The folks at Universal Pictures must have been surprised when their 1954 schlock monster flick, Creature from the Black Lagoon, turned out to not only be good, but also a moneymaker. Turnaround was quicker back then, so just a year later producer William Alland and director Jack Arnold were able to premiere a sequel.
From a screenplay by Martin Berkeley, Revenge of the Creature follows another scientific expedition to the black lagoon. Nestor Paiva returns as Captain Lucas, the skipper of the boat the team takes. This sequence is brief. The creature is captured quickly and taken to the Ocean Harbor Oceanarium in Florida, to live out the rest of its days as the star attraction. Continue reading “It Came from the ’50s: Revenge of the Creature”
This isn’t W. Lee Wilder’s first film in this year’s Horrorshow, but I am getting sick of him in a way I never did with Bert I. Gordon during last year’s Horrorshow. Wilder’s films are no less tedious than Gordon’s, but unlike Gordon, Wilder showed no progress as a filmmaker. His films, in fact, seemed to grow more resistant to artistic growth with every one he made, and he still had eight more feature films to go before he called it quits.
The Snow Creature is an abominable snowman flick from 1954. Paul Langton plays botanist Dr. Frank Parrish, and Leslie Denison plays photographer and adventurer Peter Wells. The two of them lead a small expedition to the Himalayas to gather and study unknown plant species. With them are a Sherpa guide, Subra (Teru Shimada), and a group of porters.
One may notice that ‘Teru Shimada’ is not a Nepalese or Chinese name. It’s Japanese. In fact, all the Sherpas in this film were played by Japanese actors. They even speak their lines in Japanese. I wouldn’t categorize this as shitty filmmaking, but it’s definitely cheap, and perhaps lazy. I don’t imagine there were a whole lot of Sherpas available for a Hollywood casting call in the 1950s, but there has to be a better solution than just subbing one group of Asians for another and not caring if anyone notices. Continue reading “It Came from the ’50s: The Snow Creature”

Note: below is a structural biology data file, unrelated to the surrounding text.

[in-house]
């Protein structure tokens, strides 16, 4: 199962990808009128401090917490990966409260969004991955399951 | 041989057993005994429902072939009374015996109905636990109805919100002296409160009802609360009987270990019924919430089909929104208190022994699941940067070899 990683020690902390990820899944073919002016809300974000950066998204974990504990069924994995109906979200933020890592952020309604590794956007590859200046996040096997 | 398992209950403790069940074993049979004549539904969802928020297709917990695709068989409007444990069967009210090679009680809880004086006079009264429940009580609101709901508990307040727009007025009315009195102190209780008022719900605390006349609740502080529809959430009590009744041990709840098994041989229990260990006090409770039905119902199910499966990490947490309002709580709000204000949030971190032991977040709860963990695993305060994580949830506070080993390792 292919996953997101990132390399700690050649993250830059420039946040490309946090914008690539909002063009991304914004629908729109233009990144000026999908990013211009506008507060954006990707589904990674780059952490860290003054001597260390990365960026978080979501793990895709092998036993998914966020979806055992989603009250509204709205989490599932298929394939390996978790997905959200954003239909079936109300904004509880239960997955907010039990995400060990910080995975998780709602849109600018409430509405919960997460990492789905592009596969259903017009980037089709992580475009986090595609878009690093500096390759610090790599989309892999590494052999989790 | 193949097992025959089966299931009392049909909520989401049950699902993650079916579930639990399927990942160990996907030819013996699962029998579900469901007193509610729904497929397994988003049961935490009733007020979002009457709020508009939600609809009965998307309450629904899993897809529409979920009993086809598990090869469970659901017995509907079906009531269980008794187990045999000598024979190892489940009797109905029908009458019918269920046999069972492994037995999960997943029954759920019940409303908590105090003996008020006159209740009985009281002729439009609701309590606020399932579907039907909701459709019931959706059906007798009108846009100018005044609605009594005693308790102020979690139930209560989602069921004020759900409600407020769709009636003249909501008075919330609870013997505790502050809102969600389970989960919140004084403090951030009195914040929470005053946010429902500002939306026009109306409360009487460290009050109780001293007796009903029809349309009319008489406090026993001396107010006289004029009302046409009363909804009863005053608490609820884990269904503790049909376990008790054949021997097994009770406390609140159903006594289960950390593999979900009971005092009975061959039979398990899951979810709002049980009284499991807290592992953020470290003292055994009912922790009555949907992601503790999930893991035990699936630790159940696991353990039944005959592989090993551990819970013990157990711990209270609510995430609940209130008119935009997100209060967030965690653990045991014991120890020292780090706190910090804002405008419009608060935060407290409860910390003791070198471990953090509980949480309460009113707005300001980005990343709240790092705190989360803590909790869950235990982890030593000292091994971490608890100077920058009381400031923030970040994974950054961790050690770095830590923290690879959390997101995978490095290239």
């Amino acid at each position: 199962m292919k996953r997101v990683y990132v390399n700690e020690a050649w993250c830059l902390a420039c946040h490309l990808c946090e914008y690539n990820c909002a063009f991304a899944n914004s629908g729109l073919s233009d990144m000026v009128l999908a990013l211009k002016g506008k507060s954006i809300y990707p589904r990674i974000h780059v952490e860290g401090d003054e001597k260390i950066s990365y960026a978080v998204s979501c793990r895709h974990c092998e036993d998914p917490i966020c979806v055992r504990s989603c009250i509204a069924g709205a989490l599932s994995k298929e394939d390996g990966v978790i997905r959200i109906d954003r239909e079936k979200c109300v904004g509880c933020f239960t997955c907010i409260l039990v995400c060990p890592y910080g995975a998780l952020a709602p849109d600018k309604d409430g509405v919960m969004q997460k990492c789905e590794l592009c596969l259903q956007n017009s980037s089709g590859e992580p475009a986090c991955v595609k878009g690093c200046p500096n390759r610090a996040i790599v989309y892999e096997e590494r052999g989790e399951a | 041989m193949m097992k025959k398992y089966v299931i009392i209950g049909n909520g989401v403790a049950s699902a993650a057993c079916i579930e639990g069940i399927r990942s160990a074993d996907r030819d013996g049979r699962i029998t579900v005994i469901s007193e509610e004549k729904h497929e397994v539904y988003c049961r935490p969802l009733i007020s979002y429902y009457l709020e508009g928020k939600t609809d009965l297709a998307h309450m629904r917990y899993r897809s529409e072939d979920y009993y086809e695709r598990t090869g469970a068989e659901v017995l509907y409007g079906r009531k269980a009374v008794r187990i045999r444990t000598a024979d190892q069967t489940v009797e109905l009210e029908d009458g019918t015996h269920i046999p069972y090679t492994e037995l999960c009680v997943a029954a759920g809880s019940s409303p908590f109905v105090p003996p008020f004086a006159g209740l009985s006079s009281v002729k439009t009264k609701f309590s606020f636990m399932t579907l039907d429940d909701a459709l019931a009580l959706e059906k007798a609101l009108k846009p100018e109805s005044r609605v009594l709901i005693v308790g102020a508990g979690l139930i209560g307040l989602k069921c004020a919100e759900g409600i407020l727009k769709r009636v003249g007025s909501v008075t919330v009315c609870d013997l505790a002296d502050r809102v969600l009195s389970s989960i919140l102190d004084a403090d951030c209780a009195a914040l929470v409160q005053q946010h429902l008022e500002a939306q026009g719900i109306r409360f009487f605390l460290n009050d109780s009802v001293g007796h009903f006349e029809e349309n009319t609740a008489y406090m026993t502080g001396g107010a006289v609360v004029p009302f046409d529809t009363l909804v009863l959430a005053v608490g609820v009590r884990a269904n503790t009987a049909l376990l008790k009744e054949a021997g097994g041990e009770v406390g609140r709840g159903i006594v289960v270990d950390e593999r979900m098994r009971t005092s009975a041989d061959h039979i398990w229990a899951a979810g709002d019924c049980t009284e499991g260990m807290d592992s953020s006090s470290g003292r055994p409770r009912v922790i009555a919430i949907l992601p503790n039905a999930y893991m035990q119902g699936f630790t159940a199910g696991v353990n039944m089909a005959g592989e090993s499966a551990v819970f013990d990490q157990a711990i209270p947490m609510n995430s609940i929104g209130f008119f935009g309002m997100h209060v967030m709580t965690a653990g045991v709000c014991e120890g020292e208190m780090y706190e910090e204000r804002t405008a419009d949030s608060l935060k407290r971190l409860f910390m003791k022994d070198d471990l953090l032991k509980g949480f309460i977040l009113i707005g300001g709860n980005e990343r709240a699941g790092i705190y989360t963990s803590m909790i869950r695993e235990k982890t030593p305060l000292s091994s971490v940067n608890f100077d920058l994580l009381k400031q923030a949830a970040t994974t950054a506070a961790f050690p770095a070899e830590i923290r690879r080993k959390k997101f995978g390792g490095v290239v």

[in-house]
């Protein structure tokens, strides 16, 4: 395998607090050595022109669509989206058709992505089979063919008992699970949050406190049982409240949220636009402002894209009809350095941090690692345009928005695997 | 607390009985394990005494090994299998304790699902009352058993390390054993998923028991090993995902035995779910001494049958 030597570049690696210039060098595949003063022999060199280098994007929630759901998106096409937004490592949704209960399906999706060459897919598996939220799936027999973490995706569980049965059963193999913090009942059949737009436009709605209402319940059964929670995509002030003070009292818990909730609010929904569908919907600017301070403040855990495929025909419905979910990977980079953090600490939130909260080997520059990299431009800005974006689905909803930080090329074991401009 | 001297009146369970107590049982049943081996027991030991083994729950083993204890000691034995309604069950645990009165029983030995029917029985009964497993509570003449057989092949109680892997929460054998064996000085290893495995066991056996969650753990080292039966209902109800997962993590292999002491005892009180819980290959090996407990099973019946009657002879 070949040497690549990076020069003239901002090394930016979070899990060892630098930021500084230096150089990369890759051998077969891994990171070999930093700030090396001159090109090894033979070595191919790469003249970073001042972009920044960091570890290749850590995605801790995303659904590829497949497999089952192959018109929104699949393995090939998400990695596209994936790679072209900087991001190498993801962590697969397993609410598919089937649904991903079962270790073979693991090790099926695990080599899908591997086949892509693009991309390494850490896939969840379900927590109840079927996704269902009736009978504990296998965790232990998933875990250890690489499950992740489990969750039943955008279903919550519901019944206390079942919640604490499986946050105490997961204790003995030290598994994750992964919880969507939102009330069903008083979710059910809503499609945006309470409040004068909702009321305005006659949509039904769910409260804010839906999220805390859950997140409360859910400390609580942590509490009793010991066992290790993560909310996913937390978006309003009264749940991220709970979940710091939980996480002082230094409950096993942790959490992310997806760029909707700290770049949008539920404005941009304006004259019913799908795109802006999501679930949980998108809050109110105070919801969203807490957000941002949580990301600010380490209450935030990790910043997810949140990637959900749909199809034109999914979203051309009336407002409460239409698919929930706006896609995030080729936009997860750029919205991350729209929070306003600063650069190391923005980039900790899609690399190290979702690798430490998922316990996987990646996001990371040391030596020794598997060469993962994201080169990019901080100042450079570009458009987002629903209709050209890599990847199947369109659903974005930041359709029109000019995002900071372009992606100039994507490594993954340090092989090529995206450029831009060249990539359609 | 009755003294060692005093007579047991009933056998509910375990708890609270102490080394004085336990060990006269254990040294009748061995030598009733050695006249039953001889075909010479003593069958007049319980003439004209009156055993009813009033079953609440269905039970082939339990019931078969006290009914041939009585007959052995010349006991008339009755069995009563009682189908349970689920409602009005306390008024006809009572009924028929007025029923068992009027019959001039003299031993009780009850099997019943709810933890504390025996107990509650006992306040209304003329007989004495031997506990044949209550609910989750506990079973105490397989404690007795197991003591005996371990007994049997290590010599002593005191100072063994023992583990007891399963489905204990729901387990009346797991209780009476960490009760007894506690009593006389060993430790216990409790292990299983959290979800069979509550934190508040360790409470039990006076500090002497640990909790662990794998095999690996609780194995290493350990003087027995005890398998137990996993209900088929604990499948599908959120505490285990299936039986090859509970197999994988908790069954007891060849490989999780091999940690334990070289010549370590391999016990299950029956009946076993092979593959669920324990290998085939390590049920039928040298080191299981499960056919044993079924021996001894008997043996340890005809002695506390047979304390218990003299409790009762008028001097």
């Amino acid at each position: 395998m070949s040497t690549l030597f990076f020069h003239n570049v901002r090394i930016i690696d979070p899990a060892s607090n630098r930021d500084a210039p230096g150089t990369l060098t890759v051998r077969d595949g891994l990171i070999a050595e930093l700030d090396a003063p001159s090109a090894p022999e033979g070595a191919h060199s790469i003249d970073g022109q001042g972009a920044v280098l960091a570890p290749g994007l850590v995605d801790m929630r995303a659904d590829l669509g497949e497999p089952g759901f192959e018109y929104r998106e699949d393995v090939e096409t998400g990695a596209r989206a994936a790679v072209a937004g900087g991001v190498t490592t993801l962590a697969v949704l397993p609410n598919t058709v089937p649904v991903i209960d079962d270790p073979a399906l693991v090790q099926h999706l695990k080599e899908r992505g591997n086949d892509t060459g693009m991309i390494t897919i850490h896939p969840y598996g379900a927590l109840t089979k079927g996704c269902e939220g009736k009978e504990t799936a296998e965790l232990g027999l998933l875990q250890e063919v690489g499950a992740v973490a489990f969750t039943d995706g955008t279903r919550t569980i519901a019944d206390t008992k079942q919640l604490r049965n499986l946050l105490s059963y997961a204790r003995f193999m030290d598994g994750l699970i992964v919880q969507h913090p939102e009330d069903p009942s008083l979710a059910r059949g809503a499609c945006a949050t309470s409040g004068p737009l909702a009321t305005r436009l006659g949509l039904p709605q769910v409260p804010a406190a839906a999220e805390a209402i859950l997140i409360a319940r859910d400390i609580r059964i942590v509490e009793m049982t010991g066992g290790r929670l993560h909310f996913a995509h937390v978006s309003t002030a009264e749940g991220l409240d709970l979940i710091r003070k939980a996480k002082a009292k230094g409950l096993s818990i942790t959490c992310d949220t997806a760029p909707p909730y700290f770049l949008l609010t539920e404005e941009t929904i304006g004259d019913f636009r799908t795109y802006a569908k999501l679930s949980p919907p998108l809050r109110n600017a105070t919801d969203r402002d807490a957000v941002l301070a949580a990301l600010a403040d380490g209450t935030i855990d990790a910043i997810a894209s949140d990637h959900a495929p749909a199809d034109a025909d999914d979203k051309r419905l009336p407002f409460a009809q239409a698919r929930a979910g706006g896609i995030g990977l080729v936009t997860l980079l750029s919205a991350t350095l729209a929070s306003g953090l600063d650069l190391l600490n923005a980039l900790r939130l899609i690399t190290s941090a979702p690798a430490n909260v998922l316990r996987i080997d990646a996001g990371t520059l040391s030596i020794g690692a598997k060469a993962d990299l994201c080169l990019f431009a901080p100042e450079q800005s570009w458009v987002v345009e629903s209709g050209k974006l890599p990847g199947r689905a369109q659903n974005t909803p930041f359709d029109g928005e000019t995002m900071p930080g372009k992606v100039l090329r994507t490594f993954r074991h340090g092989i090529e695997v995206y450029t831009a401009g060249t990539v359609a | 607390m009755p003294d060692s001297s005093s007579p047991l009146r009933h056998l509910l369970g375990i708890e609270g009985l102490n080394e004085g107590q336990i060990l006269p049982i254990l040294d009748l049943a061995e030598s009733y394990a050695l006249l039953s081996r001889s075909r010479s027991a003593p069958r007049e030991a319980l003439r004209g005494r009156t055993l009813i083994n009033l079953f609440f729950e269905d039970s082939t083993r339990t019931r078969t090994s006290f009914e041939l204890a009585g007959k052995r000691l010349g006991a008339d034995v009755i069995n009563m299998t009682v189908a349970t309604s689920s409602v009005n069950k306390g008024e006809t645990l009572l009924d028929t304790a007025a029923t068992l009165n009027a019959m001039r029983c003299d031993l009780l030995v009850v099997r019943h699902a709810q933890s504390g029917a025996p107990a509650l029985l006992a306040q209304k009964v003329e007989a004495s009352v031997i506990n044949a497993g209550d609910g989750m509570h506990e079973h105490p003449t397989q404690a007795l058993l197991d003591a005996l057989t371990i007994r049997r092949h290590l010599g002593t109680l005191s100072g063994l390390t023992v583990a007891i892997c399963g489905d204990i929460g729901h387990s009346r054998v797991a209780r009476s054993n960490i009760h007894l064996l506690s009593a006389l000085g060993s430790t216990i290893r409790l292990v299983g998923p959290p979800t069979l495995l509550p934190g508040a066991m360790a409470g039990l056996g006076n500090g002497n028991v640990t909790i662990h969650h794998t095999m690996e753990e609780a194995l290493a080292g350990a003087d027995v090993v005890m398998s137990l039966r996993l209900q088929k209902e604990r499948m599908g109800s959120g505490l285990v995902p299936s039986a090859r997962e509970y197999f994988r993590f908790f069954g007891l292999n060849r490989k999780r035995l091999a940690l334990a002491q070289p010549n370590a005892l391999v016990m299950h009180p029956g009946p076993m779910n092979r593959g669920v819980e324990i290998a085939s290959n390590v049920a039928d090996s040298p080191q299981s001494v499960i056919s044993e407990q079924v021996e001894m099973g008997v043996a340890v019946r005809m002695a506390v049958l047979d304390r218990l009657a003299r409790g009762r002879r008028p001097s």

This one is a classic. From 1954 comes Creature from the Black Lagoon. It’s the story of a newly-discovered species of humanoid fish and man’s efforts to hunt it down and kill it.
Directed by Jack Arnold from a screenplay by Harry Essex and Arthur A. Ross, Creature follows a small scientific expedition that sets off up the Amazon River in search of fossils.
The exhibition began at the behest of Dr. Carl Maia (Antonio Moreno), a geologist who discovered the fossilized remains of a hybrid fish/humanlike appendage. It’s a revolutionary scientific discovery. Maia needs support, however, to search for any further remains. He finds that support in Dr. Mark Williams (Richard Denning) and Dr. David Reed (Richard Carlson), a pair of ichthyologists. Joining them on the expedition are another scientist, Dr. Edwin Thompson (Whit Bissell); Reeds’ assistant/fiancé Kay Lawrence (Julie Adams); boat skipper Captain Lucas (Nestor Paiva); and a gaggle of fodder for the monster. Continue reading “It Came from the ’50s: Creature from the Black Lagoon”
There’s something that must be gotten out of the way before getting to the review proper. This film features an early scene with an Air Force jet flying around. Its call sign is “Tar Baby 2.” Yep. Tar baby is one of those terms that the people who use it insist is not racist. But, come on. It’s a very evocative term. I bet it was evocative in 1954, when this film was released, as well. Whatever the context and whatever the time, hearing it will make a modern viewer’s head turn, and is yet another surprise look into grandpa’s casual bigotry that these old flicks provide. Anyway…
Killers from Space is producer/director W. Lee Wilder’s follow-up to the terrible Phantom from Space. At least this flick doesn’t have the FCC driving around trying to save humanity. In this flick, that responsibility falls to Peter Graves, as Dr. Douglas Martin. He’s on the aforementioned racism jet as it circles a nuclear test in Nevada. All of a sudden, the plane crashes. Martin is given up for dead, but later he comes stumbling into town in a tattered flight suit. Continue reading “It Came from the ’50s: Killers from Space”